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Technology / Cybersecurity

Log4J vulnerability: What happened this week and what comes next?

Securing systems against the Log4J vulnerability is "going to be a marathon, not a sprint," experts warn.

In the week since the emergence of the Log4J security vulnerability, software vendors and end-user organisations have been scrambling to patch their systems, as attackers tested out exploits and launched hundreds and thousands of attacks. Here is what we’ve learned about how the Log4J vulnerability is being exploited, how the technology industry has responded, and how organisations must respond in the short and medium term.

Log4J vulnerability

Identifying and patching systems that incorporate Log4J will take weeks, if not months, experts warn. (Photo by nikkimeel/iStock)

How is the Log4J vulnerability being exploited?

Last Thursday, details emerged of a new vulnerability in Log4J, an open-source logging tool for the Java programming language. The news triggered alarm in the cybersecurity sector due to the ubiquity of Log4J and the ease with which the vulnerability can be exploited.

Even unsophisticated hackers can download tools to scan the internet for unpatched servers and use commands copied from online code repositories to exploit them, says David Warshavski, VP for enterprise security at Sygnia. “The latest tool that can scan the entire IP range of the internet and identify potentially vulnerable [servers] in less than a day.”

Exploits spread quickly. The first attempt to exploit the vulnerability was recorded nine minutes after it was publicised. After 12 hours, it had been used in 40,000 attempted cyberattacks, according to security software vendor CheckPoint. After 72 hours, there had been 830,000 attempted attacks.

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Soon after the vulnerability was publicised, criminals were exchanging 'proof of concept' exploits on dark web message boards, says Chris Morgan, senior cyber threat intelligence analyst at Digital Shadows. Posters were "congratulating each other on what a great opportunity this will be for the foreseeable future," Morgan says.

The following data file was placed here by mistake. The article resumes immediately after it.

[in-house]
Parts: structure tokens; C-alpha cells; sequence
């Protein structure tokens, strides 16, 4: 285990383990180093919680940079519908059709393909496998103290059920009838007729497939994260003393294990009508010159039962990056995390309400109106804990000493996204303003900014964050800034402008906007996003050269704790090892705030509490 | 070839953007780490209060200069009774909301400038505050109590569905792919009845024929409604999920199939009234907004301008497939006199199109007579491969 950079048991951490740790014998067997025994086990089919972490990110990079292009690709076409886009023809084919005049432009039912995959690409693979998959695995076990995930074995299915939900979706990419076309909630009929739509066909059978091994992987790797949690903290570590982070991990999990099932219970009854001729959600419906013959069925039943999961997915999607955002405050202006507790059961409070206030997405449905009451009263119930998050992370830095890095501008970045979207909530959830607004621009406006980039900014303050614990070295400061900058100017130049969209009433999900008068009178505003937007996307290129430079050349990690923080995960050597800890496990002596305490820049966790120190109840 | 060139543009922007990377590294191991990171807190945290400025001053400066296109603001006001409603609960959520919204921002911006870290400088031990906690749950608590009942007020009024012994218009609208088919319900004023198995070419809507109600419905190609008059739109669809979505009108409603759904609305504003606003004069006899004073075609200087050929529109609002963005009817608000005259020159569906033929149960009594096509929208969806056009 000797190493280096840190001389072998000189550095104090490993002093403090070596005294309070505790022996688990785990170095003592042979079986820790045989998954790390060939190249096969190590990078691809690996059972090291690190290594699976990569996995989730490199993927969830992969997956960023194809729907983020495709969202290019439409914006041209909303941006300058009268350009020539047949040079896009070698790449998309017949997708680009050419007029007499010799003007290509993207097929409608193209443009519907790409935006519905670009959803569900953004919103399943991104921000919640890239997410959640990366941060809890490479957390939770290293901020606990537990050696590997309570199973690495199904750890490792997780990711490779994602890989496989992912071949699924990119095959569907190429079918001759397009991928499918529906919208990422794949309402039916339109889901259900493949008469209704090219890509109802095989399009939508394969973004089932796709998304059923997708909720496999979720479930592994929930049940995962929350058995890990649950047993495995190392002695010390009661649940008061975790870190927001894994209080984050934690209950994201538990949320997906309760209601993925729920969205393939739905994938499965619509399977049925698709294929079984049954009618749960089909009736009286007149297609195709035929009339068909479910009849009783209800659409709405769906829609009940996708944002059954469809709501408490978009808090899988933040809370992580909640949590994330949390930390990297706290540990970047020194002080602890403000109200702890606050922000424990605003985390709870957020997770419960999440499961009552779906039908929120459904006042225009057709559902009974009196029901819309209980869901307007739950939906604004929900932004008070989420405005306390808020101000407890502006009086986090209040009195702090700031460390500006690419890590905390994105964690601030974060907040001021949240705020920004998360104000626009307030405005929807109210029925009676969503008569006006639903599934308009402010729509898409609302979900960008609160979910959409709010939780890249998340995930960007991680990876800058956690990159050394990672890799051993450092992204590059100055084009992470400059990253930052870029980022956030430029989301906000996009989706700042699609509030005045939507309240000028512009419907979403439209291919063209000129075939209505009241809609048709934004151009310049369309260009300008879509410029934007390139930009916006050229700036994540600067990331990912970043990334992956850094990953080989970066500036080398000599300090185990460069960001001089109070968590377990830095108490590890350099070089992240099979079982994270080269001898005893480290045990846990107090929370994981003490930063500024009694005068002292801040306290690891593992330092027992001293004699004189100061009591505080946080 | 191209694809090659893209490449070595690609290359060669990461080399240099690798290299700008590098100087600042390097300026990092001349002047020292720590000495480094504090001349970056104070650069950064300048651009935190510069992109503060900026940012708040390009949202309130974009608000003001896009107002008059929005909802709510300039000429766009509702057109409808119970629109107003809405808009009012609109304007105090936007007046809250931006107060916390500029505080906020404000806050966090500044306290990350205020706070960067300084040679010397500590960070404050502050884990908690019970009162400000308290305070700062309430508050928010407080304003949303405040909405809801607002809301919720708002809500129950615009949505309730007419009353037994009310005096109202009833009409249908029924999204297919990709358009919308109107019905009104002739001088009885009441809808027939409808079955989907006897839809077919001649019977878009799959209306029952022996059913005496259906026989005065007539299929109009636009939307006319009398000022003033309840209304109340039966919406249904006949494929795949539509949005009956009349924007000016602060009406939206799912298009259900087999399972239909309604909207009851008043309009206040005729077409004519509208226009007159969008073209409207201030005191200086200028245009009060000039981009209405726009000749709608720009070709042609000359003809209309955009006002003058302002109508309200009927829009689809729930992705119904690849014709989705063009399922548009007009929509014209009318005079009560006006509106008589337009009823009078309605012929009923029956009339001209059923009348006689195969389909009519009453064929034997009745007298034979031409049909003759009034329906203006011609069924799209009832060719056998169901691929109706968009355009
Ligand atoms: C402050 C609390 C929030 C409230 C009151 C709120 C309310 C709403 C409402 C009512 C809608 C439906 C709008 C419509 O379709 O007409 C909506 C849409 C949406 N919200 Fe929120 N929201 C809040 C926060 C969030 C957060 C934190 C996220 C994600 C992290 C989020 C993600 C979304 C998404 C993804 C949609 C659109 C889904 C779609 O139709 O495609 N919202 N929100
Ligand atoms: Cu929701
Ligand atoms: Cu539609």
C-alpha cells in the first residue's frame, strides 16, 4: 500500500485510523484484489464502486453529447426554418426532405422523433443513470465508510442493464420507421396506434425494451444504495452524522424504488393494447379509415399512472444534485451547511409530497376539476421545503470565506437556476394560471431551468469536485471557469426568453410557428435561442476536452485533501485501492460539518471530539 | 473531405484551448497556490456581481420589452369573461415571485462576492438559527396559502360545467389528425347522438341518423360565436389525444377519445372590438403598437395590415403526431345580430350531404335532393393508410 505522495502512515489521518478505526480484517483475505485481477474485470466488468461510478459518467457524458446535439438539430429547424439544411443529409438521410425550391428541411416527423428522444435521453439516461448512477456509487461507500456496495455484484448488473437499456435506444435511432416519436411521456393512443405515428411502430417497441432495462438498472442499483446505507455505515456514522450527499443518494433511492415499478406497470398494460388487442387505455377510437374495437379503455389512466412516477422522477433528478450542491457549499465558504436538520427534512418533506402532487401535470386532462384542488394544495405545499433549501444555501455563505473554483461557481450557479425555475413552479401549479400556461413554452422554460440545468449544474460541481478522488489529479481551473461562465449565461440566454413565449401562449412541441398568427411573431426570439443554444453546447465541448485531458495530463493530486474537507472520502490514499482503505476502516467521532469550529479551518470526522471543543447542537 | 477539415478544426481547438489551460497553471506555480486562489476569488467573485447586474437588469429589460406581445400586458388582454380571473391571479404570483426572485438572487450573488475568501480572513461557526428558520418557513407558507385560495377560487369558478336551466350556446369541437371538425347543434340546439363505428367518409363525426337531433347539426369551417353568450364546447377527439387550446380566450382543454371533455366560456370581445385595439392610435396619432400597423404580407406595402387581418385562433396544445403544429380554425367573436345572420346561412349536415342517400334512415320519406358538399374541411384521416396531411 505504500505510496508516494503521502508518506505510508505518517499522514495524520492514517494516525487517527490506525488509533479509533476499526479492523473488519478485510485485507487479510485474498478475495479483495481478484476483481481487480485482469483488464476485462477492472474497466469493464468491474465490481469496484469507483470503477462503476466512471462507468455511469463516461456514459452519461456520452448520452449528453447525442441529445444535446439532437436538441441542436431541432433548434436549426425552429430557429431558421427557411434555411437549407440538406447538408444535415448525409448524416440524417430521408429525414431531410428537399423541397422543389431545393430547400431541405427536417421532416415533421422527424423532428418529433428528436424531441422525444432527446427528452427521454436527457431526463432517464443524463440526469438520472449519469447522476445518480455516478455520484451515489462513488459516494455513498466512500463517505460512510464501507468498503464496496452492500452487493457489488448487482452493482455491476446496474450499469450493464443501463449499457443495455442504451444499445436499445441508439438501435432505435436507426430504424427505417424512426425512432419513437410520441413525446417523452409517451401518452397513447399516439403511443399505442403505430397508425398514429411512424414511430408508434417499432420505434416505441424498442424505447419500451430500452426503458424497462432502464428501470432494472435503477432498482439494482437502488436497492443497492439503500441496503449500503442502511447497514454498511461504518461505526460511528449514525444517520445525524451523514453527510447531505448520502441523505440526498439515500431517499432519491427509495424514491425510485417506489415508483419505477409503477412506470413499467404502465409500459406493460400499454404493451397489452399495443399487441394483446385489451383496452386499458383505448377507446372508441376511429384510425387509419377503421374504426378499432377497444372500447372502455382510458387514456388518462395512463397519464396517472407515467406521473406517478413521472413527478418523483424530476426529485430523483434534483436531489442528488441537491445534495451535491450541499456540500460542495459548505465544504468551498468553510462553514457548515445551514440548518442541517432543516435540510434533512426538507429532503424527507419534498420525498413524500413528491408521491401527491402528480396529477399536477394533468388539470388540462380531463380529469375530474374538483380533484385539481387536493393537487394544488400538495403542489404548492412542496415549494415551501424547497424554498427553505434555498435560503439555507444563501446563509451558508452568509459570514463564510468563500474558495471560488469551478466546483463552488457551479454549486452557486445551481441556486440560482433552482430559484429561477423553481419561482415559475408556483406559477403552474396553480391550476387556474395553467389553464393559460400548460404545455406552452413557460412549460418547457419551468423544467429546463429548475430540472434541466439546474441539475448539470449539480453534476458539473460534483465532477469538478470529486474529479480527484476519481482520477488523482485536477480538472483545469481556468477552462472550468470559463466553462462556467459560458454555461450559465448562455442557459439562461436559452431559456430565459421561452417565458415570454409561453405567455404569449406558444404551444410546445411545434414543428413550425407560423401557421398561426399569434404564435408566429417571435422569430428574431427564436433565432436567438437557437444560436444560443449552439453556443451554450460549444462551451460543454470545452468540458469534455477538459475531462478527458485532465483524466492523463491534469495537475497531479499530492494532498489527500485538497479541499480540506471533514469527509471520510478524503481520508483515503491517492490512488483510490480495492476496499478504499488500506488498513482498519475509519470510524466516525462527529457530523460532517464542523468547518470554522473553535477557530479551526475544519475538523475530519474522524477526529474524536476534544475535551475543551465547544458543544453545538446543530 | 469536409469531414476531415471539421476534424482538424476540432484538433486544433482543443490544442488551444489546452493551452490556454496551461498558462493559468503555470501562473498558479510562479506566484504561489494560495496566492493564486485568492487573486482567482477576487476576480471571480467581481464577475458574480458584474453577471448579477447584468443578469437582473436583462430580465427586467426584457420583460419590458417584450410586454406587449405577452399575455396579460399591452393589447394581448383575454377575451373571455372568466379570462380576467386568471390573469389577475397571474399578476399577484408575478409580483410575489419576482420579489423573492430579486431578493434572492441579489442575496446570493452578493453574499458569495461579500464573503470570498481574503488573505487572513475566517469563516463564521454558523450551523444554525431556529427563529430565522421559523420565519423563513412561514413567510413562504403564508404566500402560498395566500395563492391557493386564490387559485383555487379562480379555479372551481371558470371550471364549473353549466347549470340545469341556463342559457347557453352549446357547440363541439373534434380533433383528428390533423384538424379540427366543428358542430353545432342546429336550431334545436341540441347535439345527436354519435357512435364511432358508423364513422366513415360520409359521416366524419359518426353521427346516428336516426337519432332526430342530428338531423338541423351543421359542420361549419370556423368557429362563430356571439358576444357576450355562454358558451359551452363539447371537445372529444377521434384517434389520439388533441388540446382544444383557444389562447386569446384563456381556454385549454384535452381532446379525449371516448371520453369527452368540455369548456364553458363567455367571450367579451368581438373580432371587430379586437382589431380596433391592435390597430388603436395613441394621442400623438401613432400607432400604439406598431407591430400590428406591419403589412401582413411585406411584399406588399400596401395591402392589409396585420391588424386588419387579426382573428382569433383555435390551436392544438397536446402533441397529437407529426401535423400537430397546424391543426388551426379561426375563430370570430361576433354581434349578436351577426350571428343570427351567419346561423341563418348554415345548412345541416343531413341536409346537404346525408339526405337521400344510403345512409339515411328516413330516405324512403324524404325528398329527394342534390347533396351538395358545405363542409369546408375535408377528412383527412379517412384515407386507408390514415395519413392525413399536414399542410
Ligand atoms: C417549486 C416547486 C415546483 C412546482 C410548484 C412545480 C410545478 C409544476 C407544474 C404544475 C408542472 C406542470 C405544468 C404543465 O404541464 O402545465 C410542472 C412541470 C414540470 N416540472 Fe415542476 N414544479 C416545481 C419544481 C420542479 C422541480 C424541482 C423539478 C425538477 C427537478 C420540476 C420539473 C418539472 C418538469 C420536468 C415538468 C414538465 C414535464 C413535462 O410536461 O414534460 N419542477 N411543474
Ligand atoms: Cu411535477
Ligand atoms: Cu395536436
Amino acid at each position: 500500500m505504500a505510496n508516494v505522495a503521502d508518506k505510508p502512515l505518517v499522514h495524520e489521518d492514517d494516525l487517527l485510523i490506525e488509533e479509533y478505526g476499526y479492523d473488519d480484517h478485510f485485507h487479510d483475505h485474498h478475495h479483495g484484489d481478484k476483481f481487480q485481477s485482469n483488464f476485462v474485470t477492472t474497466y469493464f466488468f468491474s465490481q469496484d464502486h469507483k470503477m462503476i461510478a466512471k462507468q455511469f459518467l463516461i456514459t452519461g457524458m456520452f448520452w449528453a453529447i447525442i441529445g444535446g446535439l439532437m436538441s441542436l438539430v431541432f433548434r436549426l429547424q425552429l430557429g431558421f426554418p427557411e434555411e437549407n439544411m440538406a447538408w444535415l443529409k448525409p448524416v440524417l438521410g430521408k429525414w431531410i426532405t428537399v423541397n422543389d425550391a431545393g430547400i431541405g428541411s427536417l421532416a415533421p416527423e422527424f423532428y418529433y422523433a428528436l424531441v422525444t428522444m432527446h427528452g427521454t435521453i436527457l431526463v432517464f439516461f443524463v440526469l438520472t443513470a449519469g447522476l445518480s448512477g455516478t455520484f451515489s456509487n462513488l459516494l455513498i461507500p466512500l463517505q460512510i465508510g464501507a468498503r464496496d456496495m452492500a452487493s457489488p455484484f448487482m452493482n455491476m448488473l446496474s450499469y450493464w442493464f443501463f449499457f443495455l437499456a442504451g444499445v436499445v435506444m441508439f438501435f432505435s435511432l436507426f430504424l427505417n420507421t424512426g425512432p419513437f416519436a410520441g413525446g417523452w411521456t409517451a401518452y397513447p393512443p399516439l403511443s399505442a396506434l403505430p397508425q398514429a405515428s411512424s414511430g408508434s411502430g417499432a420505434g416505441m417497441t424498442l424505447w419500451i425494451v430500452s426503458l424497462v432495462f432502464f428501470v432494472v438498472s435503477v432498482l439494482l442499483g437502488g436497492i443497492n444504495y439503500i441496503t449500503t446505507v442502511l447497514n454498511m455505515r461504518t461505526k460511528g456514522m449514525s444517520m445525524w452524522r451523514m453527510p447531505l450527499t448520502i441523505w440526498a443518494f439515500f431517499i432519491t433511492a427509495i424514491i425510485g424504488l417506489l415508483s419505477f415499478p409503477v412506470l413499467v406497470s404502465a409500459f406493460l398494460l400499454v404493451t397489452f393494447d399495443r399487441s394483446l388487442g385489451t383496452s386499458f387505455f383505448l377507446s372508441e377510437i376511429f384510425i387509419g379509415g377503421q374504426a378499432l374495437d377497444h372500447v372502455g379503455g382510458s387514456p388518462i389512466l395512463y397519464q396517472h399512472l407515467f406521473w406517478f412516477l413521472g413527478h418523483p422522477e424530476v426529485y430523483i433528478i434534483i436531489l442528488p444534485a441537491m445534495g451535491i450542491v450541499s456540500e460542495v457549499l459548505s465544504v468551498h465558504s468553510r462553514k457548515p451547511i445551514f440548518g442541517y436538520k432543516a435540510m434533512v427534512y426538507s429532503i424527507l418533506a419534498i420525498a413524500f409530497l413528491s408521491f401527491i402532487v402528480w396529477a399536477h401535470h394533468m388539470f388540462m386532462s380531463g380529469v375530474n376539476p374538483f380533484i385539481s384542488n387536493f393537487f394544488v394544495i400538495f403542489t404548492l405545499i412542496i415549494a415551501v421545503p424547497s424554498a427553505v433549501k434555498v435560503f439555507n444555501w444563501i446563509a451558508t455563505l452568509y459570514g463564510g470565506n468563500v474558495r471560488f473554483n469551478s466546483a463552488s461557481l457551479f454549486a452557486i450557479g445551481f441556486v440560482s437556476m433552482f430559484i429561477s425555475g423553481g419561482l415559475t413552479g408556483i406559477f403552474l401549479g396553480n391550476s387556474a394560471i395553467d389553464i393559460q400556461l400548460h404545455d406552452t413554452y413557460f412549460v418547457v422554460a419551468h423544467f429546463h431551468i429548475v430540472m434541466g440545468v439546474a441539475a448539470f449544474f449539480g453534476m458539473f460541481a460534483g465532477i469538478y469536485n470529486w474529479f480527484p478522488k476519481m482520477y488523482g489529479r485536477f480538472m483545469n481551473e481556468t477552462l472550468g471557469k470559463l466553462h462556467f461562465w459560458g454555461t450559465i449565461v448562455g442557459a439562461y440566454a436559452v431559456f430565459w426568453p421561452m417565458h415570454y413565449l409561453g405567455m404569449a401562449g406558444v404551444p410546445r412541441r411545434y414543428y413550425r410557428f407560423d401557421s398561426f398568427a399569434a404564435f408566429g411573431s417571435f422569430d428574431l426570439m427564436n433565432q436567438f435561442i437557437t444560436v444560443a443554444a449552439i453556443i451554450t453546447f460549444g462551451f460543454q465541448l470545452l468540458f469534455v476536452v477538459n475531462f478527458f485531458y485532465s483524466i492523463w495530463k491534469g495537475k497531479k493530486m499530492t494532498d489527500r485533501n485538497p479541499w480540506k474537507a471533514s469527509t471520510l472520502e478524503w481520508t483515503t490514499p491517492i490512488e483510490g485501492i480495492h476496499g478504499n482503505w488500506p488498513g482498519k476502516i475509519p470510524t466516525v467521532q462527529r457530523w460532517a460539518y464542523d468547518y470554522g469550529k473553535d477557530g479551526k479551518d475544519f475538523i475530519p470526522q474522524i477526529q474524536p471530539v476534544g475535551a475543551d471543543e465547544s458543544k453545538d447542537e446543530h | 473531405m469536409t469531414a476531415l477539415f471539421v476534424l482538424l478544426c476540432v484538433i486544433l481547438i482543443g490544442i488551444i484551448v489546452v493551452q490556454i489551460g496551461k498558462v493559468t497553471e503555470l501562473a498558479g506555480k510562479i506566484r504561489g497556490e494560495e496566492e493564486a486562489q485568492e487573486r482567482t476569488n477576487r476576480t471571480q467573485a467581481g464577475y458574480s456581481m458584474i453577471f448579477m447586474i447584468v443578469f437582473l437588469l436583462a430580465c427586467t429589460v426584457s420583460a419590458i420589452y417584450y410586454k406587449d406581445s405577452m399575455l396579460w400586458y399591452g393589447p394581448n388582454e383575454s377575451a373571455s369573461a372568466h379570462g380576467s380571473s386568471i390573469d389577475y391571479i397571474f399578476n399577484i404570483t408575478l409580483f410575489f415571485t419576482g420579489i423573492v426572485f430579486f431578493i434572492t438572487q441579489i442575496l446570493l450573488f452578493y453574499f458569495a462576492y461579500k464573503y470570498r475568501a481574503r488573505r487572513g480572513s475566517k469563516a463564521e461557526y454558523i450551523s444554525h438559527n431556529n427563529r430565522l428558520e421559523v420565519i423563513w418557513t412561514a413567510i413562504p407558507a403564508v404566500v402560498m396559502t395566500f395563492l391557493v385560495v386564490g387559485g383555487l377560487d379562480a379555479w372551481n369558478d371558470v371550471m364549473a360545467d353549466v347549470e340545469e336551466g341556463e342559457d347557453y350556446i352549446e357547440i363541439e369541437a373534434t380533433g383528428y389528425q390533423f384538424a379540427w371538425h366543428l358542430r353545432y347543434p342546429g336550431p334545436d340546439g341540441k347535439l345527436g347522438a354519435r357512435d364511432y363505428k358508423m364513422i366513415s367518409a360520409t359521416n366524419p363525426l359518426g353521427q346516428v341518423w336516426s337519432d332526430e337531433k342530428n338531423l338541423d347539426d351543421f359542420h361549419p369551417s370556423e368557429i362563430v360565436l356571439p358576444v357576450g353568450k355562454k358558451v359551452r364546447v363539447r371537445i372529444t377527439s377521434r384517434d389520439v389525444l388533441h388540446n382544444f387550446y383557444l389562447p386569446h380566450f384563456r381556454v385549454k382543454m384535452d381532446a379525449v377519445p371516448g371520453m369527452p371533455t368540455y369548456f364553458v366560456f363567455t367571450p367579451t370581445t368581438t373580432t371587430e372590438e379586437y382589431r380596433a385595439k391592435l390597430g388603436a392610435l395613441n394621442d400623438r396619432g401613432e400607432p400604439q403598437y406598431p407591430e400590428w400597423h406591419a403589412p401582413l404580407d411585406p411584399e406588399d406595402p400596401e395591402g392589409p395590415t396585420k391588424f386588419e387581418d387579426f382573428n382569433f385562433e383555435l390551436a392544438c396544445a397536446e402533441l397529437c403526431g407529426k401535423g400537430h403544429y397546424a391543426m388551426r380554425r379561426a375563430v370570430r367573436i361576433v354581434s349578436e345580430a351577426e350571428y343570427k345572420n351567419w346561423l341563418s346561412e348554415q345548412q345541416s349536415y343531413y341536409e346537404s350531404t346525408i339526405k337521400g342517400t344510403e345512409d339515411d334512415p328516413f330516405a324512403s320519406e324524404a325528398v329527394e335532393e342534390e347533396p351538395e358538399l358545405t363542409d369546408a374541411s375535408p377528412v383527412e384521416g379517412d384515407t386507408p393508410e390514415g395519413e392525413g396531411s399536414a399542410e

Initial exploits were unsophisticated, Warshavski says, but were soon followed by cryptominers – malware that uses compromised servers to mine cryptocurrencies. Ironically, he says, this may have been beneficial, allowing companies to spot that they have been compromised without loss of data.

More malicious exploits have since emerged. Many of these exploit the Log4J vulnerability to extract information that can be used in future, more penetrating attacks. "The vast majority of payloads that we observe out there have to do with exfiltration of application configuration data," explains Warshavski.

Digital Shadows has seen evidence of initial access brokers, which compromise target organisations then sell access to cybercriminals to use in ransomware attacks, "jumping on" the Log4J vulnerability, Morgan says.

Security researchers have also observed state-backed attackers, who are typically more sophisticated than their criminal counterparts, exploiting the vulnerability. CheckPoint, for example, reported that an Iranian APT group known as 'Charming Kitten' had tried to use it to compromise targets in Israel.